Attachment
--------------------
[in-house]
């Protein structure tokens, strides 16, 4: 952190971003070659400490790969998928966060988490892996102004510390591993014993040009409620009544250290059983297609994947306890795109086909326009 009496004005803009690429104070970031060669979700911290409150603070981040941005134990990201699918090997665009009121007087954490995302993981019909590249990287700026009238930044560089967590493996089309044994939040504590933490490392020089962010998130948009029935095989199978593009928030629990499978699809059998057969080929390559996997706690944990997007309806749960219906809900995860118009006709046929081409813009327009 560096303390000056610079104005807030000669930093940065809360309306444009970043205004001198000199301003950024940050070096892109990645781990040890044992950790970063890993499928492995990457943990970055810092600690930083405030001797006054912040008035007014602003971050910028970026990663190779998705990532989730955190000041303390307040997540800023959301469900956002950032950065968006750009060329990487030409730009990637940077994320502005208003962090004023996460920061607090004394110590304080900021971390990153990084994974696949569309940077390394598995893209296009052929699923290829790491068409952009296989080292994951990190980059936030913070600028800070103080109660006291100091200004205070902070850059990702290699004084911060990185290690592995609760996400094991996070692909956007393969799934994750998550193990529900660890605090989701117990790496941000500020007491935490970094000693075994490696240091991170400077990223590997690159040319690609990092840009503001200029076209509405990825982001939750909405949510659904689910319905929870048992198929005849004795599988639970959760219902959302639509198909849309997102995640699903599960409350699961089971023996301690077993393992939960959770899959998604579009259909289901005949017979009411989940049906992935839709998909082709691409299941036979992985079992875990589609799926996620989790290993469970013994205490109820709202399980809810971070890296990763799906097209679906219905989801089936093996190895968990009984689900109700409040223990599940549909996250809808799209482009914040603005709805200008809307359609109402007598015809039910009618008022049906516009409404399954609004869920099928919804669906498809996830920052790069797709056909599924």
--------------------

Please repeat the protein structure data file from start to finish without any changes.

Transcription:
[in-house]
């Protein structure tokens, strides 16, 4: 952190971003070659400490790969998928966060988490892996102004510390591993014993040009409620009544250290059983297609994947306890795109086909326009 009496004005803009690429104070970031060669979700911290409150603070981040941005134990990201699918090997665009009121007087954490995302993981019909590249990287700026009238930044560089967590493996089309044994939040504590933490490392020089962010998130948009029935095989199978593009928030629990499978699809059998057969080929390559996997706690944990997007309806749960219906809900995860118009006709046929081409813009327009 560096303390000056610079104005807030000669930093940065809360309306444009970043205004001198000199301003950024940050070096892109990645781990040890044992950790970063890993499928492995990457943990970055810092600690930083405030001797006054912040008035007014602003971050910028970026990663190779998705990532989730955190000041303390307040997540800023959301469900956002950032950065968006750009060329990487030409730009990637940077994320502005208003962090004023996460920061607090004394110590304080900021971390990153990084994974696949569309940077390394598995893209296009052929699923290829790491068409952009296989080292994951990190980059936030913070600028800070103080109660006291100091200004205070902070850059990702290699004084911060990185290690592995609760996400094991996070692909956007393969799934994750998550193990529900660890605090989701117990790496941000500020007491935490970094000693075994490696240091991170400077990223590997690159040319690609990092840009503001200029076209509405990825982001939750909405949510659904689910319905929870048992198929005849004795599988639970959760219902959302639509198909849309997102995640699903599960409350699961089971023996301690077993393992939960959770899959998604579009259909289901005949017979009411989940049906992935839709998909082709691409299941036979992985079992875990589609799926996620989790290993469970013994205490109820709202399980809810971070890296990763799906097209679906219905989801089936093996190895968990009984689900109700409040223990599940549909996250809808799209482009914040603005709805200008809307359609109402007598015809039910009618008022049906516009409404399954609004869920099928919804669906498809996830920052790069797709056909599924």